Development of a Biofidelic Human Head Model


Traumatic brain injuries from head impact are a major issue across areas such as defence, automotive and sports, and can be costly to research using experimental testing. These injuries can be explored, though, through 3D models created from scan data and computer simulations. Simpleware has worked with the US Naval Research Laboratory to develop a cutting-edge human head model suitable for a wide range of head injury simulations. Major innovations of the modelling workflow include the ability to generate multiple meshes from the same pre-segmented data (rather than fixed meshes), and the level of detail and flexibility possible for adding new parts and integrating CAD with image data.


  • Data acquired from high-resolution MRI scan
  • Image data segmented into regions of interest
  • Multi-part mesh generated for FE simulations
  • Pre-segmented data allows new meshes to be created for different applications

Thanks to

  • University of Exeter: C.W. Pearce • P.G. Young 
    Naval Research Laboratory: N. Kota • A.C. Leung • A. Bagchi • S.M. Qidqai


  • This work was supported by the Office of Naval Research (ONR) through the US Naval Research Laboratory's Basic Research Program, and the Department of Defense (DoD) through the High Performance Computing Modernization Program (HPCMP).

Creating the Head Model

A high resolution in-vivo whole head MRI scan of a male volunteer was acquired at the Royal Devon and Exeter Hospital with a slice to slice separation of 1.04001 mm. The subject was 25 years old, 1.8m tall, and weighed 81 kg.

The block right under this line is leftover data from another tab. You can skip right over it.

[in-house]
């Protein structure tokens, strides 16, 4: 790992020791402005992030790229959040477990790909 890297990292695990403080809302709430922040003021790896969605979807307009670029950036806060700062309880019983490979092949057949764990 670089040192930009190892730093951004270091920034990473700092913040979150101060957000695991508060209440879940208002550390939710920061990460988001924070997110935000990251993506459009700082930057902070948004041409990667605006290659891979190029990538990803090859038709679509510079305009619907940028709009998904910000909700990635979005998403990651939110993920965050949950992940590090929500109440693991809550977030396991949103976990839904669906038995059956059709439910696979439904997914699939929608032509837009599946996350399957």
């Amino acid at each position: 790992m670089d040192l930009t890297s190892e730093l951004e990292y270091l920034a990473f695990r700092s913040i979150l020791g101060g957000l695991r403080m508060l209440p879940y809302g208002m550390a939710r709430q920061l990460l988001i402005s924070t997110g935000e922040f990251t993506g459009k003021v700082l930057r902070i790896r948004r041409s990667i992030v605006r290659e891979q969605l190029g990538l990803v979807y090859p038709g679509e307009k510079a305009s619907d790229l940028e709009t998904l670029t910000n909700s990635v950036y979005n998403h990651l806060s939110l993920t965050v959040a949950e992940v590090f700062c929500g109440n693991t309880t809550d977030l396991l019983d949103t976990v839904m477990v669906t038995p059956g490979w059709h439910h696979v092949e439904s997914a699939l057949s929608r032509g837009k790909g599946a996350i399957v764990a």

The data was imported to Simpleware ScanIP for segmentation, with a range of software tools used to identify multiple regions of interest, including skin, muscles, and soft tissue.

Simpleware CAD was employed to build additional regions, such as the facial and neck muscles, using voxelization methods. This method also allows helmets, pathologies and probes to be incorporated into image data.

FE Mesh Generation

Segmented image data can be converted into a multi-part mesh in Simpleware FE using two approaches – an EVOMAC-based approach (FE Grid) that converts voxels directly into finite elements, and more flexible surface triangulation followed by Delaunay tetrahedralization, producing unstructured, fully tet meshes that can be easily adapted (FE Free). Simpleware meshing also allows contacts, node sets and shells to be added, Boolean operations to be applied, and material properties to be assigned.

The NRL/Simpleware head model was generated as an unstructured tetrahedral mesh with 3.72 M volumetric elements using FE Free.

Validation and Customization

The NRL/Simpleware head model has been successfully used to run blunt impact and blast simulations in Abaqus/Explicit (200 Intel cores, 2 GB RAM, 2.6 GHz core speed). Blunt impact simulations showed good agreement with experimental studies on a post-mortem human subject. The NRL/Simpleware head model can be easily repurposed to create new models for different types of simulation, and to adapt to changes in computational power and imaging quality.